What will be the legacy for A Place to Call Home?
Audiences responded to traditional storytelling & family say cast, as Bevan Lee drama wraps.
This Sunday another Aussie drama will depart our screens when A Place to Call Home wraps for the very last time.
The show ran for 2 seasons on Seven before it was axed then famously rescued by Foxtel where it continued for 4 more seasons.
Ahead of the finale, TV Tonight asked stars Marta Dusseldorp, Frankie J. Holden & David Berry what they thought the show’s legacy would be?
“The show is based on kindness when a lot of shows are driven by plot,” Dusseldorp explained. “Our show sustainably had a community at its core. And that’s ok. It’s enough to have people trying to understand each other, to maintain an audience level and interest, love and need.
“It doesn’t have to be ‘punch it up, kill it up, make it quirky or strange with weird things going on’. It has a very traditional form of storytelling at its core.
“So we really were a family and will always be a family.
“It’s ok to just explore humanity sometimes.”
“But there isn’t a death here. People often say to me ‘How will you live without them?’ But I don’t, they will always be with me.
“So those two things combined tell me that it’s ok to just explore humanity sometimes.”
Frankie J. Holden who played local farmer Roy Briggs said over the 6 seasons he had come to know the Inverness characters intimately.
“It will be like losing a large family.”
“It was a huge slice of their lives throughout the show and I am able to stand outside and look at it as a viewer might look at it. I really felt that I knew those people and hat I would miss them out of my life. So I think that will be the take out for a lot of people,” he said.
“It will be like losing a large family. But not in a bad way because they haven’t died.”
David Berry, who played the Bligh family’s ‘black sheep’ James believes the fan campaign to rescue the show from oblivion will be long-remembered.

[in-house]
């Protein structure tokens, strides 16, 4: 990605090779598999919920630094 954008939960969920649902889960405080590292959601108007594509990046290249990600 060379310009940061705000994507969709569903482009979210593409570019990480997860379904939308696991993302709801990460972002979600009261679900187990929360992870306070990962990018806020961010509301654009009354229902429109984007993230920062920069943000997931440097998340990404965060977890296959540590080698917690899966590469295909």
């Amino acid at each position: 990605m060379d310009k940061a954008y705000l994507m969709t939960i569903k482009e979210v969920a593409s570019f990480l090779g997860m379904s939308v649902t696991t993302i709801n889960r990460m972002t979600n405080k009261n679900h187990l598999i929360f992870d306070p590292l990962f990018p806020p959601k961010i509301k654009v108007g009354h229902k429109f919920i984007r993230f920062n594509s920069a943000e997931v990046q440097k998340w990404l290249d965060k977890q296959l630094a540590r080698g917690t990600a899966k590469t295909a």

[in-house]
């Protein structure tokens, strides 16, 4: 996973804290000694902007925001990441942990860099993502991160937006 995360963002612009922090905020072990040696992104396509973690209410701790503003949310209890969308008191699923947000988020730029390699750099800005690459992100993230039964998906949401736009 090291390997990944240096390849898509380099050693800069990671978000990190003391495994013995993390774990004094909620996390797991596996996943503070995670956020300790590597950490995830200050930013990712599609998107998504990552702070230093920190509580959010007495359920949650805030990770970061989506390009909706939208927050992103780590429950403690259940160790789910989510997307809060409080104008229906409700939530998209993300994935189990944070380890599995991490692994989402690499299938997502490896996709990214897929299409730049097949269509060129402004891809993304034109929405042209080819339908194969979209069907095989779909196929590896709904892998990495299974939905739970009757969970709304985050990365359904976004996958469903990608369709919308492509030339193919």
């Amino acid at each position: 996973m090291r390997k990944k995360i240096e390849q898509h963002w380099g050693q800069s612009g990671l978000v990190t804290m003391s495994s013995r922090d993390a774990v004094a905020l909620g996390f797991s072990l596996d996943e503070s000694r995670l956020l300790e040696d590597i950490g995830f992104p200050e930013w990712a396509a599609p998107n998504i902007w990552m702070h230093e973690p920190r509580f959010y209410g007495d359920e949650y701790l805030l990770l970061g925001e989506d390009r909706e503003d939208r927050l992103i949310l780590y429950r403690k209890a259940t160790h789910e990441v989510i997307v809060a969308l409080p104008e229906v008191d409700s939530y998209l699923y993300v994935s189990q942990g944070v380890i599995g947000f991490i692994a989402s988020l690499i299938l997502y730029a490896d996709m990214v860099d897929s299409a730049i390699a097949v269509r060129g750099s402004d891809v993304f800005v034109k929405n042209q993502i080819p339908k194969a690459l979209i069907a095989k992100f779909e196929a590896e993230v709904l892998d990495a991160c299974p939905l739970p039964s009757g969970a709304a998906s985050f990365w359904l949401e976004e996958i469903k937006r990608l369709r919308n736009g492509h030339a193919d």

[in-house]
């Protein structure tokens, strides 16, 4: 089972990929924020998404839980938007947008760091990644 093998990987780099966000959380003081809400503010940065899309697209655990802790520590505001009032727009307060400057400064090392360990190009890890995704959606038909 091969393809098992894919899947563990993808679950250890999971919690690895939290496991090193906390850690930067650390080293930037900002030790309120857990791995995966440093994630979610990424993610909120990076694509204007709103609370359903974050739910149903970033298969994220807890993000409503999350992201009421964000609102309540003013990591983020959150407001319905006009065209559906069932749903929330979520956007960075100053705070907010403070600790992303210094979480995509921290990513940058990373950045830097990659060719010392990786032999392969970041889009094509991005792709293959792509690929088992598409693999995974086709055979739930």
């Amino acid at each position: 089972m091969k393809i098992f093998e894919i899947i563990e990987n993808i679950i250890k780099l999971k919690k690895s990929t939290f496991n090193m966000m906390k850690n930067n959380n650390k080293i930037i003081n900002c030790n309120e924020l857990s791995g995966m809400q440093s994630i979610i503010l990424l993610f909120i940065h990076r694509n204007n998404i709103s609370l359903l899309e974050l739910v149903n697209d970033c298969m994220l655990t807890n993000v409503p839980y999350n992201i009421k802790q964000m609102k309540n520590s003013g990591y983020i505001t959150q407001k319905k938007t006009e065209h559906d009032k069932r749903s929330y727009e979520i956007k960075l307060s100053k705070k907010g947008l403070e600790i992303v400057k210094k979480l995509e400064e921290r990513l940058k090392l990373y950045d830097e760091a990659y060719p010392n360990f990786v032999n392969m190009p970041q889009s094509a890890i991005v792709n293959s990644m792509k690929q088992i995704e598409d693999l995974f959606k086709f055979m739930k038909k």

“That will be part of the legacy, and I think embedded in that is that the show came at a time when we were putting a lot of money into Australian drama. So it was seen as an expensive show. But I hope this isn’t the pinnacle of expensive shows on TV. I hope it’s the springboard for more stuff. I hope that it’s it legacy,” he said.
He added that while Australian TV has always been ’embarrassed’ by earnest storytelling, A Place to Call Home embraced its emotions.
“In many ways this took its tonality from American drama. Bevan was inspired by Douglas Sirk in the 1950s,” he continued.
“To earnestly attack emotion and display it on the screen was something that was one of the strengths of the show. And that’s why people responded to it internationally, as well.”
“When Foxtel came on they were completely on board with it.”
The three also noted the benefits of having Lee as a true showrunner in Australian drama.
“There’s normally a network exec who wants to stick his neck in!” Holden observed.
Dusseldorp agreed, “When Foxtel came on they were completely on board with it. They were always present around the table but there weren’t any directives.”
“They had respect for Bevan so that was another reason why the show maintained its vision and it wasn’t sidetracked into becoming something else,” Holden added.
The show also won praise for tackling social taboos in a period piece, forcing its key characters to deal with change. Dusseldorp is a fan of works that hit a target audience but can also effect change.
“When they think they are watching one thing and you show them something else… that’s my favourite type of theatre,” she continued.
“People say ‘I never thought I would understand that, and now I actually do,’ because they relate to whatever taboo we were putting up. So that was really clever.
“It was lovely to be given a woman who could be silent”
“And Sarah was not a likeable character, I really liked that about her. You didn’t necessarily want to snuggle up with her with a hot toddy and have a chat!
“It was lovely to be given a woman who could be silent and have her own ways and means of doing things. (Bevan) put that within the centre of a lot of fabulous characters.
“So I enjoyed the strength I was allowed to play.”
A Place to Call Home finale airs 8:30pm Sunday on FOX Showcase.